Stimulated by Ormsby et al 2020.
This is a pragmatic 3-arm comparative trial. It has feasibility in the title, so it may be that the authors are planning a much bigger version. I’ll ask! (No reply as yet…)
Pregnant women of 24 weeks gestation who scored 13 or more on the Edinburgh Postnatal Depression Scale (EPDS) were recruited and randomised to either acupuncture, treatment as usual (TAU) or progressive muscular relaxation (PMR).
Weekly sessions of acupuncture or PMR were given over 8 weeks. The acupuncture appears to have been rather gentle, using 2 to 10 needles of 0.12 or 0.16mm diameter and inserted 2 to 6mm with no attempt to elicit de qi. The lead author was the practitioner for both acupuncture and PMR sessions, so many of the contextual aspects would have been controlled for in this trial, but not the idea of receiving acupuncture or the expectations generated from that idea.
The methods (including ITT analysis) seem rather excessively rigorous for a feasibility study with just 19 participants in each arm, but that might be the lead author getting some practice in for a bigger project.
Acupuncture was significantly superior to TAU and to PMR after the intervention, but not at six weeks in the ITT. Acupuncture was superior at six weeks in the per protocol analysis, but on average the groups had all improved such that they no longer scored enough on the EPDS to be classified as depressed.
I thought we had published a paper on acupuncture treatment of depression in pregnancy in Acupuncture in Medicine some years ago, so I went to look for it. I was wrong, it was dyspepsia and insomnia (both in pregnancy).[3,4] But whilst looking I came across a couple of papers I had previously missed,[5,6] and the larger of the two was quite intriguing.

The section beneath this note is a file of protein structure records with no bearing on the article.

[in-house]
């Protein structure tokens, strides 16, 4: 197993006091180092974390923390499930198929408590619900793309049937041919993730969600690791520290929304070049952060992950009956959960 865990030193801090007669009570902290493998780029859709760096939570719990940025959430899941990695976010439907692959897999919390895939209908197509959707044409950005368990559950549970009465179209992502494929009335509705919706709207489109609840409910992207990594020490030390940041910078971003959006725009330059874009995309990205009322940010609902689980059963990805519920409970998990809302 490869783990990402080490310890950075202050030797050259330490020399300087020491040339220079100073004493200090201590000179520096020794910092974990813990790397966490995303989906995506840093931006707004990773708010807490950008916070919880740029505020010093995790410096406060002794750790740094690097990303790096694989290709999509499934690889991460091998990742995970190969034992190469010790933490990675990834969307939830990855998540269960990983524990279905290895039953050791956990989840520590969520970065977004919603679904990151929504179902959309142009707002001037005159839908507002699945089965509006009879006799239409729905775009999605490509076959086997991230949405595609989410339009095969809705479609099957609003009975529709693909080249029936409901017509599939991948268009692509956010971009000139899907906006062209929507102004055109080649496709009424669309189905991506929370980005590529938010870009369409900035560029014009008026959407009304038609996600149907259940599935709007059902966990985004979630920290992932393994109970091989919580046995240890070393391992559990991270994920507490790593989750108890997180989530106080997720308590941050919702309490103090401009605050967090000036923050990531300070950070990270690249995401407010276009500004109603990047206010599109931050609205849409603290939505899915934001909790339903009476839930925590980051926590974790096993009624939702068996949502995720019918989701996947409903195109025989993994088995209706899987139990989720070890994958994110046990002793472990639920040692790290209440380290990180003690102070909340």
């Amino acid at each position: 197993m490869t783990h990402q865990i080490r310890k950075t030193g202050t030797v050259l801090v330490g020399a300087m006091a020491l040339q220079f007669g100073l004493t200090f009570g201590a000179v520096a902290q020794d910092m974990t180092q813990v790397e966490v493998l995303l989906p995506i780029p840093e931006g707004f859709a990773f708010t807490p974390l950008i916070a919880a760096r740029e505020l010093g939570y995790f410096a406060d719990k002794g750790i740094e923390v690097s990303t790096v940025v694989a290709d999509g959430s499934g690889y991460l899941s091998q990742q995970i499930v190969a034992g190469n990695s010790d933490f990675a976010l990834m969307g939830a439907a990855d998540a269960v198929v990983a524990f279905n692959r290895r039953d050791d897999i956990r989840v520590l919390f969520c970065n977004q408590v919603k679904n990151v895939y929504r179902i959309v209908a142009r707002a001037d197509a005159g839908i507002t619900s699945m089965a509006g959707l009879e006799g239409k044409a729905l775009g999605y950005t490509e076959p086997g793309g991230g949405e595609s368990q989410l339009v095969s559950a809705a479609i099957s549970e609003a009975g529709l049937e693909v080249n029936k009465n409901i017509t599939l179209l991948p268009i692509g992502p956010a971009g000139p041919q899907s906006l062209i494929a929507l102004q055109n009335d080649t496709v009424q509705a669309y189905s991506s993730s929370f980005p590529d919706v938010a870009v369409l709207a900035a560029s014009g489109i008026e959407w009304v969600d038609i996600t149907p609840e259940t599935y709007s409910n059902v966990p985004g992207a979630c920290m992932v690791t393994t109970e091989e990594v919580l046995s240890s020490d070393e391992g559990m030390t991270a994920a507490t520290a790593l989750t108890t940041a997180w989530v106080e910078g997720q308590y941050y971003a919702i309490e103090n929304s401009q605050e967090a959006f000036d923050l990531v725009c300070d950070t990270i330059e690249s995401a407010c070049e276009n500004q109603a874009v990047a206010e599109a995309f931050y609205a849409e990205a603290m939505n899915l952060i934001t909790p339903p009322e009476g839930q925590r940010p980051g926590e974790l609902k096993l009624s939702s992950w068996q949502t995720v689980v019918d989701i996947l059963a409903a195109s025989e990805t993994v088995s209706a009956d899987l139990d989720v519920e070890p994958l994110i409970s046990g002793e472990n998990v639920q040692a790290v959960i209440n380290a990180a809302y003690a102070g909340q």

This was another 3-arm trial (n=150), but with 2 acupuncture groups and a massage group. Why 2 acupuncture groups you might ask? Well one was acupuncture specifically tailored to depression, and the other was not. A senior acupuncturist saw each patient and designed both acupuncture prescriptions but was blind to allocation. A junior acupuncturist then applied the prescription based on allocation without knowing any of the details used to make up the prescription in the first place. Quite a clever approach, but not based on any scientific rationale in terms of possible mechanisms.
Since there can be no local or segmental approach to depression, any needling should have similar central effects in terms of stimulation-induced neurophysiological effects.
It is quite remarkable therefore that this research team managed to measure a difference between the two groups that were both needled in 7 to 12 points across the same regions of the body. Especially considering that a very similar prior trial in depression (n=151) with a waiting list third arm rather than massage found no such effect. Indeed there seemed to be trends in favour of the non-depression-specific acupuncture group in this one.
I was intrigued enough to look up the first author of the positive trial in pregnancy and surprised to find that she is now a professor of psychiatry in Stanford. Since professors are generally happy to be faced with questions, I wrote to her and asked her opinion. She replied almost by return explaining that she was not trained in acupuncture, but that the methodological problems of trials of acupuncture had some similarity with those she encountered in her field on psychotherapy. She went on to say that her acupuncturist research colleagues ‘suggested that pregnancy is a unique period of change where acupuncture may be particularly effective.’